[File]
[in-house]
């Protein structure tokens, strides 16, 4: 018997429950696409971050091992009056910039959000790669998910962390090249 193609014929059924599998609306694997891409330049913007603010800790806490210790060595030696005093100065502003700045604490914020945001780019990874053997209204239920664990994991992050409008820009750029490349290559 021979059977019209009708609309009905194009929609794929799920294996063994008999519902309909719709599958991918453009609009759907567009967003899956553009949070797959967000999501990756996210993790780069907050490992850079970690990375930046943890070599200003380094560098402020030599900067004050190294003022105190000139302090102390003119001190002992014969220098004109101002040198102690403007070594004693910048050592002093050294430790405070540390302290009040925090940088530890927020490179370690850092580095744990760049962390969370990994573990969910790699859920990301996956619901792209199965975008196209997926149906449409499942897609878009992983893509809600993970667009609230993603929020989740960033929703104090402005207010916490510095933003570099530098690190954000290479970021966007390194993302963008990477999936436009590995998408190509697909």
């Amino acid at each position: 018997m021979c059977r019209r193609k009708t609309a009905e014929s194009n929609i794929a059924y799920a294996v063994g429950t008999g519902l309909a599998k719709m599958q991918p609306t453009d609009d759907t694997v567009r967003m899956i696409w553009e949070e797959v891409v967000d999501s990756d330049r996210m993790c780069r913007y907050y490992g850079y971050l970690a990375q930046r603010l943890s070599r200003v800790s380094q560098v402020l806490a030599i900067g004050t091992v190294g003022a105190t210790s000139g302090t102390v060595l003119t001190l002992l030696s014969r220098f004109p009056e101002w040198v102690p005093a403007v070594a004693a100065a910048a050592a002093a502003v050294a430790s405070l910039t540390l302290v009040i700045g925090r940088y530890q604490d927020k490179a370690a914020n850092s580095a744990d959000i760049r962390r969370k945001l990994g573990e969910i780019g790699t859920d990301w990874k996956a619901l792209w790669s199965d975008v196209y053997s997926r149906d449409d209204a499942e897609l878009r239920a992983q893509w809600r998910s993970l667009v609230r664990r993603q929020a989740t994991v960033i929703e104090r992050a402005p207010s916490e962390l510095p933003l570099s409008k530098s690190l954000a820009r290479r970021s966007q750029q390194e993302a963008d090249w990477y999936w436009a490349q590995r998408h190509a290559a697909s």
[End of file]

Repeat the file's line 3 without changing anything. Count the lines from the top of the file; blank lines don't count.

């Amino acid at each position: 018997m021979c059977r019209r193609k009708t609309a009905e014929s194009n929609i794929a059924y799920a294996v063994g429950t008999g519902l309909a599998k719709m599958q991918p609306t453009d609009d759907t694997v567009r967003m899956i696409w553009e949070e797959v891409v967000d999501s990756d330049r996210m993790c780069r913007y907050y490992g850079y971050l970690a990375q930046r603010l943890s070599r200003v800790s380094q560098v402020l806490a030599i900067g004050t091992v190294g003022a105190t210790s000139g302090t102390v060595l003119t001190l002992l030696s014969r220098f004109p009056e101002w040198v102690p005093a403007v070594a004693a100065a910048a050592a002093a502003v050294a430790s405070l910039t540390l302290v009040i700045g925090r940088y530890q604490d927020k490179a370690a914020n850092s580095a744990d959000i760049r962390r969370k945001l990994g573990e969910i780019g790699t859920d990301w990874k996956a619901l792209w790669s199965d975008v196209y053997s997926r149906d449409d209204a499942e897609l878009r239920a992983q893509w809600r998910s993970l667009v609230r664990r993603q929020a989740t994991v960033i929703e104090r992050a402005p207010s916490e962390l510095p933003l570099s409008k530098s690190l954000a820009r290479r970021s966007q750029q390194e993302a963008d090249w990477y999936w436009a490349q590995r998408h190509a290559a697909s």